The professional has to string enough of these time consuming situations together to earn enough to support him or herself.

For the amateur the time spent is insignificant because he or she would almost always be engaged in exactly the same activity for their own work or enjoyment. The money earned is insignificant because it is not needed for their basic support.

Some like to argue that a “professionally produced” image will be better than that of the “amateur.” Often that is not the case. But, even if true the price variation is so great that virtually all image buyers will go with the cheaper option produced by the amateur.

Some of today's photographers seem to think they can solve the low price problem with volume. So when they find something to photograph instead of trying to find the one or two perfect angles they produce 20, 50 or 100 shots of basically the same situation. They post them all online thinking, “I’m not sure what customers will want, but certainly they will find something they want to use.” The strategy doesn’t work.

Businesses have a lifespan. Times change. Needs change.

Think of Eastman Kodak. If was a great business in the 90’s when there was huge, growing demand for film and photo paper. Digital changed all that. Think of Kodak today. There won’t be revival in the need for film and paper. The need for professional still photographers is on the same track.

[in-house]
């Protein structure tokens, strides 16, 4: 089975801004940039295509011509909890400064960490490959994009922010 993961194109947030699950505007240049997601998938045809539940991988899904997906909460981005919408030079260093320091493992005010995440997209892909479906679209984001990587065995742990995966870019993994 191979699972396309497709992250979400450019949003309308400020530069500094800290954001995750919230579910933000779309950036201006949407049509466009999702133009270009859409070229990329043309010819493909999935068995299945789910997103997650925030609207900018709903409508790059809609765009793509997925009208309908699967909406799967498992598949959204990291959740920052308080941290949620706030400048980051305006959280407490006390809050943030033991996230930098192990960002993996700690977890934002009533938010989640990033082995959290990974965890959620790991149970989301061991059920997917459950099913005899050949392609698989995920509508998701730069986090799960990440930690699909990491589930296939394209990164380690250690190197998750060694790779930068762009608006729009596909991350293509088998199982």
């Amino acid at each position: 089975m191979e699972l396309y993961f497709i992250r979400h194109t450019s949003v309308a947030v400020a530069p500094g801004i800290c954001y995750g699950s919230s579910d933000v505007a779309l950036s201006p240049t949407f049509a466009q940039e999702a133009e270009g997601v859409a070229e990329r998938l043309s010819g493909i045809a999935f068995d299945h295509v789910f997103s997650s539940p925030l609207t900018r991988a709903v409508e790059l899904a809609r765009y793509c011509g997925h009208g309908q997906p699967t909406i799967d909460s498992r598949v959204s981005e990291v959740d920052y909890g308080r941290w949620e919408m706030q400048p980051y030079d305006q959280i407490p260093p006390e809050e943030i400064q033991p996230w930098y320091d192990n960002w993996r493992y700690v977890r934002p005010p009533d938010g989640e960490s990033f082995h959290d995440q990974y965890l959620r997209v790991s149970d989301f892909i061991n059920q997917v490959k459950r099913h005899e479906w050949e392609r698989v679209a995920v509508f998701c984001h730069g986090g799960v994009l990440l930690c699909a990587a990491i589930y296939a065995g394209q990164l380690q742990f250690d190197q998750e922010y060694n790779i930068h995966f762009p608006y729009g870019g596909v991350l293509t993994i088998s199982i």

Copyright © 2019 Jim Pickerell. The above article may not be copied, reproduced, excerpted or distributed in any manner without written permission from the author. All requests should be submitted to Selling Stock at 10319 Westlake Drive, Suite 162, Bethesda, MD 20817, phone 301-461-7627, e-mail: wvz@fpcubgbf.pbz

Jim Pickerell is founder of www.selling-stock.com, an online newsletter that publishes daily. He is also available for personal telephone consultations on pricing and other matters related to stock photography. He occasionally acts as an expert witness on matters related to stock photography. For his current curriculum vitae go to: http://www.jimpickerell.com/Curriculum-Vitae.aspx.  


  • Macintosh Smith Posted Apr 6, 2019
    This is a really good article!

    I can remember back in the eighties while working for Authenticolor in Manhattan as a Darkroom Technician we received the first computer rendered photograph. It was imaged to an 8x10 transparency film, which we processed and made prints from. The room full of techs scoffed when told that this would be the future of photo technology. Now look at us! I’ve also read the F-Stoppers article on CGI as well. I do recall seeing a few of those CGI fashion images posted on Facebook too. I can certainly see how CGI could cut the cost of producing exotic, remote location fashion photo images. So for fashion photographers, learning CGI is definitely a game changer. CGI is an awesome tool for rendering images that will support a theme or story.